A combative addition to the literature of the war on poverty.

ROLLING PENNIES IN THE DARK

A MEMOIR WITH A MESSAGE

Political writer and former White House and Pentagon official MacKinnon (Vengeance is Mine, 2010) recounts his poor childhood with alcoholic parents in a forceful commentary about poverty.

At age six, the author saved his parents from a candle fire (the electricity was, typically, cut off) by tossing a toy bucket of water over the burning mattress on which they lay in an alcohol-induced coma. At eight, he and his siblings were abandoned in a car to succumb to hypothermia while his parents waited out the snowstorm in a bar. By nine, he ducked a shooting rampage by his mother; by 13, he had been stabbed in a gang fight; by 17, his family had been evicted more than 30 times. MacKinnon addresses his pain in a raw voice, with little forgiveness for his criminally neglectful parents. The author eventually fought his way out of poverty and into college, crediting intervening relatives, supportive teachers, love of reading and writing, faith and determination to save his siblings and himself. MacKinnon takes great pride in the fact that he never fell into a life of crime because of his roots and has no sympathy for those who have, a view that dominates later chapters. As a writer for the Reagan White House and director of communications for Bob Dole, MacKinnon hit his stride and honed his stance on poverty. For him, poverty is a moral issue that can only be solved by a collective commitment by legislators to truly understand the experience. The “message” portion of the book would be stronger if he offered a more specific plan for making this happen, and the vitriol he engages in while condemning enemies of the poor (the liberal media and teachers unions) is off-putting. The emotionally and politically charged writing is repetitive and lacks the sophistication and poetry of similar childhood horror stories by Mary Karr and Jeannette Walls. MacKinnon’s powerful example is consistently fueled by his desire to help others and by his laudable perspective that individuals must make use of their gifts despite the odds.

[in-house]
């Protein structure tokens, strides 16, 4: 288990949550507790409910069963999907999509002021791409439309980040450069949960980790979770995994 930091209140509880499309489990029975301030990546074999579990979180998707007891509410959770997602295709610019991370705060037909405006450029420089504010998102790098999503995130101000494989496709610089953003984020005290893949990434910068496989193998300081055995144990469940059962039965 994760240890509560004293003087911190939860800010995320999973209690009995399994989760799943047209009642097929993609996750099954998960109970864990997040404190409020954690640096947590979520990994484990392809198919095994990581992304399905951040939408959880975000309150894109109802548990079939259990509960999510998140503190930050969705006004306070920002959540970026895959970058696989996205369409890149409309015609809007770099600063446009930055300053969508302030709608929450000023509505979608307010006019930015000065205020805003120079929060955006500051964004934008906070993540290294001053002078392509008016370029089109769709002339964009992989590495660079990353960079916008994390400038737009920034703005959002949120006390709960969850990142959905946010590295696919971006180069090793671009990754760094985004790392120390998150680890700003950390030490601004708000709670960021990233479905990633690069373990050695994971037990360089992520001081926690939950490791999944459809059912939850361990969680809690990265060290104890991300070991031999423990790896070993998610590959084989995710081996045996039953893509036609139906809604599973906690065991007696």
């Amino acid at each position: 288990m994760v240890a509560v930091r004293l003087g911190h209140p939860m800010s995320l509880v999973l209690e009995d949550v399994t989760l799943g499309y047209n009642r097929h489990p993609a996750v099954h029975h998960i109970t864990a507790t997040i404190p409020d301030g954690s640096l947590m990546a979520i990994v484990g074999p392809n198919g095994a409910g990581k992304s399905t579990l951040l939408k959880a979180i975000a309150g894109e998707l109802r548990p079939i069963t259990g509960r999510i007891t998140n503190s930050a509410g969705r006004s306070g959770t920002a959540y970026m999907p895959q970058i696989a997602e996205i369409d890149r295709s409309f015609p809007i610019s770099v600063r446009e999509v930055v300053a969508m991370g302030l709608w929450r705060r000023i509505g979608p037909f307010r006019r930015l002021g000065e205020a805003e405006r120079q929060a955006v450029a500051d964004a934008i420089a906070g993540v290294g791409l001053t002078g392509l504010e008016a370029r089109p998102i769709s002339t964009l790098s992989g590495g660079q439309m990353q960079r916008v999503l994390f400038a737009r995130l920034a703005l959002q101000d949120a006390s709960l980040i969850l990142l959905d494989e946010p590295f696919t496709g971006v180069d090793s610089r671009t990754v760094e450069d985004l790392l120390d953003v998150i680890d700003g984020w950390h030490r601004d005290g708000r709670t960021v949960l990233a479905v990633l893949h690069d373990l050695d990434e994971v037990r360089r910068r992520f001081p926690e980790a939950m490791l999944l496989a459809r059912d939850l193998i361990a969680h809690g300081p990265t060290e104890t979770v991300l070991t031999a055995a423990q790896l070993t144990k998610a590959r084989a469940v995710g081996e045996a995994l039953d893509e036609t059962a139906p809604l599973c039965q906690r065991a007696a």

A combative addition to the literature of the war on poverty.

Pub Date: Feb. 28, 2012

ISBN: 978-1-4516-0788-8

Page Count: 256

Publisher: Howard Books/Simon & Schuster

Review Posted Online: Jan. 9, 2012

Kirkus Reviews Issue: Jan. 15, 2012

Did you like this book?

No Comments Yet

If the authors are serious, this is a silly, distasteful book. If they are not, it’s a brilliant satire.

THE 48 LAWS OF POWER

The authors have created a sort of anti-Book of Virtues in this encyclopedic compendium of the ways and means of power.